Raising minimum wage good for business

Like many Yukoners, I was disappointed in the Liberal government’s recent decision not to undertake a review of Yukon’s minimum wage.

Like many Yukoners, I was disappointed in the Liberal government’s recent decision not to undertake a review of Yukon’s minimum wage.

Recent research by the Yukon Anti-Poverty Coalition has shown that Yukon’s current minimum hourly wage of $10.25 is far below the “living wage” that is needed needed to provide food, shelter, transportation, clothing, and other necessities. For a family of four living in Whitehorse, with two parents working full-time, an hourly rate of $19.12 per hour is required to make ends meet.

Alberta and Ontario have both committed to implementing a $15 hourly minimum wage, recognizing that many citizens working full-time in low-wage jobs are struggling to provide for their families. This decision was based on significant analysis — two years worth, in the case of Ontario — that showed not only benefits for low-wage earners, but broader positive economic impacts for those provinces.

While critics of a wage increase often lament the impact it would have on small businesses, the reality in Yukon is that most minimum wage earners are employed by big-box stores and franchises like Wal-Mart, Canadian Tire and McDonalds. This is not to say that small business owners would not feel the pinch if minimum wages were increased, but that the extra dollars in the pockets of workers — who are also consumers and contributors to our economy — may have a bigger economic impact.

Will a minimum wage increase also increase household spending for low-wage earners? Would a wage increase help some low-income families reduce their dependence on social services? Would an increases in the minimum wage lead businesses paying slightly above that rate to also increase their wages, creating a “trickle up” effect in the local economy? Should Yukon’s minimum wage continue to be based on the consumer price index, despite the wide gap between the wage rate suggested by this index and the living wage required for working families to make ends meet?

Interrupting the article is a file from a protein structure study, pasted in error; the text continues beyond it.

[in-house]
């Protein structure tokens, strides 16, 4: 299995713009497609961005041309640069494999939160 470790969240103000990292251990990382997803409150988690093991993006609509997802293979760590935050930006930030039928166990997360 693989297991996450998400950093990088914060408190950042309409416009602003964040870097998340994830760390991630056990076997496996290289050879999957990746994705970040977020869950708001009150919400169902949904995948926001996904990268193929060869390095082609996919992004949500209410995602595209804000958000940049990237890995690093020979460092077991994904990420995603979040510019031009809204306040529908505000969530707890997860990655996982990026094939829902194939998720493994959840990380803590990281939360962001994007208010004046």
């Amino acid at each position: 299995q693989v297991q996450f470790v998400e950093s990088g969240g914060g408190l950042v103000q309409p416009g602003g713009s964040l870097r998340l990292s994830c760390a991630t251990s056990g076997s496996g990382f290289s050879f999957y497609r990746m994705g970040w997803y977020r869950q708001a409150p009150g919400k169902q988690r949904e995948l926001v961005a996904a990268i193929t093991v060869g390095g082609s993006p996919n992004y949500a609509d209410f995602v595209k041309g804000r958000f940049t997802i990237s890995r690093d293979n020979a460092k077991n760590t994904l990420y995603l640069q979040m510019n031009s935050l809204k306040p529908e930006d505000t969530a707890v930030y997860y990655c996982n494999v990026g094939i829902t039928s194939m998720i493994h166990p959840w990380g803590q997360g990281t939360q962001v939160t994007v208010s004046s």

These are important questions. It’s too bad the government isn’t interested in the answers.

Steve Roddick

Whitehorse

Just Posted

Silver rules out HST, layoffs and royalty changes

Yukon’s financial advisory panel has released its final report

City of Whitehorse budgets $30M for infrastructure over four years

‘I think we’re concentrating on the most important things’

Yukon community liaison for MMIWG inquiry fired

Melissa Carlick, the Whitehorse-based community liaison officer for the national Missing and… Continue reading

Yukon man holds no grudge after being attacked by bison

‘The poor guy was only trying to fend off someone who he knew was trying to kill him’

Straight and true: the story of the Yukon colours

Michael Gates | History Hunter Last week, I participated in the 150th… Continue reading

Get ready to tumble: Whitehorse’s Polarettes to flip out at fundraiser

‘There’s a mandatory five-minute break at the end, just so people don’t fall over’

Alaska’s governor goes to China

There are very different rules for resource projects depending on which side of the border you’re on

Yukon survey shows broad support for legal pot

But there’s no consensus on retail and distribution models

Yukon government releases survey on the territory’s liquor laws

Changes could include allowing sale of booze in grocery stores

Get family consent before moving patients to other hospitals: NDP critic

‘Where is the respect and where is the dignity?’

Bill C-17 passes third reading in House of Commons

The bill, which will repeal controversial amendments made to YESAA by Bill S-6, will now go to Senate

White Pass and Yukon Route musical chugs on without director

The cast and crew of Stonecliff are pushing forward without Conrad Boyce, who went on medical leave

Most Read